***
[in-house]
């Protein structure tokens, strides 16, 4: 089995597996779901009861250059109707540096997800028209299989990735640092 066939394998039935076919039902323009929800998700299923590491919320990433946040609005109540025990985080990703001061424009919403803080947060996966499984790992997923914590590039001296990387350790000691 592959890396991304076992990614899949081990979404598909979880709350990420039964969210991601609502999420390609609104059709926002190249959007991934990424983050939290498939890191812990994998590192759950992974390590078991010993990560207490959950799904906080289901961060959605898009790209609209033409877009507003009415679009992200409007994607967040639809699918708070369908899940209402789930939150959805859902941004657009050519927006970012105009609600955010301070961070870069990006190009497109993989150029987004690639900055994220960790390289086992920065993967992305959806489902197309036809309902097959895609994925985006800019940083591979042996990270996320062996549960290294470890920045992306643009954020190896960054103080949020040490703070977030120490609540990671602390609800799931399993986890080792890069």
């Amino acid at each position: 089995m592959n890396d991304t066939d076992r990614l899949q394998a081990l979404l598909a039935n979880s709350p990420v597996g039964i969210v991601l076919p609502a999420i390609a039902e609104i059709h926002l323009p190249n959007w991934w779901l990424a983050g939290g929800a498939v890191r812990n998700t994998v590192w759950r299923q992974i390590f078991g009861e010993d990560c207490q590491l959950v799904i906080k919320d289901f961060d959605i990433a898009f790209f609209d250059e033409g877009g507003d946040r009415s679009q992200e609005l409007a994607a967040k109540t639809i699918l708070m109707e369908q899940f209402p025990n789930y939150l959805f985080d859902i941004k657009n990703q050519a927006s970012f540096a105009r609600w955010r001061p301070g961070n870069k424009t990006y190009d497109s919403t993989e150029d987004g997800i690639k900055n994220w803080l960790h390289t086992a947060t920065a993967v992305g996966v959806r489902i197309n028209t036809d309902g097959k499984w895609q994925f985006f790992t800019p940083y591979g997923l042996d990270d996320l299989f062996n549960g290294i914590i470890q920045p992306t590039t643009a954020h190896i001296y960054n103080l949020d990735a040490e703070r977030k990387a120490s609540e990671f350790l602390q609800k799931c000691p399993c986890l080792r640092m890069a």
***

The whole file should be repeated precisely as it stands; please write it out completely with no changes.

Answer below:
[in-house]
């Protein structure tokens, strides 16, 4: 089995597996779901009861250059109707540096997800028209299989990735640092 066939394998039935076919039902323009929800998700299923590491919320990433946040609005109540025990985080990703001061424009919403803080947060996966499984790992997923914590590039001296990387350790000691 592959890396991304076992990614899949081990979404598909979880709350990420039964969210991601609502999420390609609104059709926002190249959007991934990424983050939290498939890191812990994998590192759950992974390590078991010993990560207490959950799904906080289901961060959605898009790209609209033409877009507003009415679009992200409007994607967040639809699918708070369908899940209402789930939150959805859902941004657009050519927006970012105009609600955010301070961070870069990006190009497109993989150029987004690639900055994220960790390289086992920065993967992305959806489902197309036809309902097959895609994925985006800019940083591979042996990270996320062996549960290294470890920045992306643009954020190896960054103080949020040490703070977030120490609540990671602390609800799931399993986890080792890069």
């Amino acid at each position: 089995m592959n890396d991304t066939d076992r990614l899949q394998a081990l979404l598909a039935n979880s709350p990420v597996g039964i969210v991601l076919p609502a999420i390609a039902e609104i059709h926002l323009p190249n959007w991934w779901l990424a983050g939290g929800a498939v890191r812990n998700t994998v590192w759950r299923q992974i390590f078991g009861e010993d990560c207490q590491l959950v799904i906080k919320d289901f961060d959605i990433a898009f790209f609209d250059e033409g877009g507003d946040r009415s679009q992200e609005l409007a994607a967040k109540t639809i699918l708070m109707e369908q899940f209402p025990n789930y939150l959805f985080d859902i941004k657009n990703q050519a927006s970012f540096a105009r609600w955010r001061p301070g961070n870069k424009t990006y190009d497109s919403t993989e150029d987004g997800i690639k900055n994220w803080l960790h390289t086992a947060t920065a993967v992305g996966v959806r489902i197309n028209t036809d309902g097959k499984w895609q994925f985006f790992t800019p940083y591979g997923l042996d990270d996320l299989f062996n549960g290294i914590i470890q920045p992306t590039t643009a954020h190896i001296y960054n103080l949020d990735a040490e703070r977030k990387a120490s609540e990671f350790l602390q609800k799931c000691p399993c986890l080792r640092m890069a």